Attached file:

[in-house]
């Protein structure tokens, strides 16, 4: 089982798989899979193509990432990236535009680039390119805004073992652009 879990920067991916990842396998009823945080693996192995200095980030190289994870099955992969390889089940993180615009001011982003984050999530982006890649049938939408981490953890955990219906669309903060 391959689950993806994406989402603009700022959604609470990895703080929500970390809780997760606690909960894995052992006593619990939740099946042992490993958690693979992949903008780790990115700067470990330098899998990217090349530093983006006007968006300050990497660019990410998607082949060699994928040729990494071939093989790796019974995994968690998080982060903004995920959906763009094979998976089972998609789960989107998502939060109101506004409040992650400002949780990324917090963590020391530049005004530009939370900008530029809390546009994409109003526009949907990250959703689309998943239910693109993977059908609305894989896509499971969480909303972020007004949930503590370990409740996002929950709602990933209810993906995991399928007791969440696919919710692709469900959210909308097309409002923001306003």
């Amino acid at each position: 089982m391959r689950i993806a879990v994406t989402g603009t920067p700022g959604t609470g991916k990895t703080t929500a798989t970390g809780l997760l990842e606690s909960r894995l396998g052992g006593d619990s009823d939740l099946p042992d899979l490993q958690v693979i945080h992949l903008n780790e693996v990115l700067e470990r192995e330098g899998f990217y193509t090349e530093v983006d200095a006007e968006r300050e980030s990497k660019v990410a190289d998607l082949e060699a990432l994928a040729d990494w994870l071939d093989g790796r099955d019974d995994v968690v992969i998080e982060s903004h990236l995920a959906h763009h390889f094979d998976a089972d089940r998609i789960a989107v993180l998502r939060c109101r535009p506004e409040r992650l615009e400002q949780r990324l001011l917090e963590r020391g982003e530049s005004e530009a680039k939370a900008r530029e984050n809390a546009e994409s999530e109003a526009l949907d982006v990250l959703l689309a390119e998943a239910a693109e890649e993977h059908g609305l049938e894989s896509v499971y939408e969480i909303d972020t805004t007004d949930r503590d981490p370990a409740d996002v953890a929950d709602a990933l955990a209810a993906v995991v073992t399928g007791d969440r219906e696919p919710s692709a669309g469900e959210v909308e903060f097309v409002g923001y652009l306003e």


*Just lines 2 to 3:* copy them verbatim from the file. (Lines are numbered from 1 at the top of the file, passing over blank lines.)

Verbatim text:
């Protein structure tokens, strides 16, 4: 089982798989899979193509990432990236535009680039390119805004073992652009 879990920067991916990842396998009823945080693996192995200095980030190289994870099955992969390889089940993180615009001011982003984050999530982006890649049938939408981490953890955990219906669309903060 391959689950993806994406989402603009700022959604609470990895703080929500970390809780997760606690909960894995052992006593619990939740099946042992490993958690693979992949903008780790990115700067470990330098899998990217090349530093983006006007968006300050990497660019990410998607082949060699994928040729990494071939093989790796019974995994968690998080982060903004995920959906763009094979998976089972998609789960989107998502939060109101506004409040992650400002949780990324917090963590020391530049005004530009939370900008530029809390546009994409109003526009949907990250959703689309998943239910693109993977059908609305894989896509499971969480909303972020007004949930503590370990409740996002929950709602990933209810993906995991399928007791969440696919919710692709469900959210909308097309409002923001306003």
């Amino acid at each position: 089982m391959r689950i993806a879990v994406t989402g603009t920067p700022g959604t609470g991916k990895t703080t929500a798989t970390g809780l997760l990842e606690s909960r894995l396998g052992g006593d619990s009823d939740l099946p042992d899979l490993q958690v693979i945080h992949l903008n780790e693996v990115l700067e470990r192995e330098g899998f990217y193509t090349e530093v983006d200095a006007e968006r300050e980030s990497k660019v990410a190289d998607l082949e060699a990432l994928a040729d990494w994870l071939d093989g790796r099955d019974d995994v968690v992969i998080e982060s903004h990236l995920a959906h763009h390889f094979d998976a089972d089940r998609i789960a989107v993180l998502r939060c109101r535009p506004e409040r992650l615009e400002q949780r990324l001011l917090e963590r020391g982003e530049s005004e530009a680039k939370a900008r530029e984050n809390a546009e994409s999530e109003a526009l949907d982006v990250l959703l689309a390119e998943a239910a693109e890649e993977h059908g609305l049938e894989s896509v499971y939408e969480i909303d972020t805004t007004d949930r503590d981490p370990a409740d996002v953890a929950d709602a990933l955990a209810a993906v995991v073992t399928g007791d969440r219906e696919p919710s692709a669309g469900e959210v909308e903060f097309v409002g923001y652009l306003e």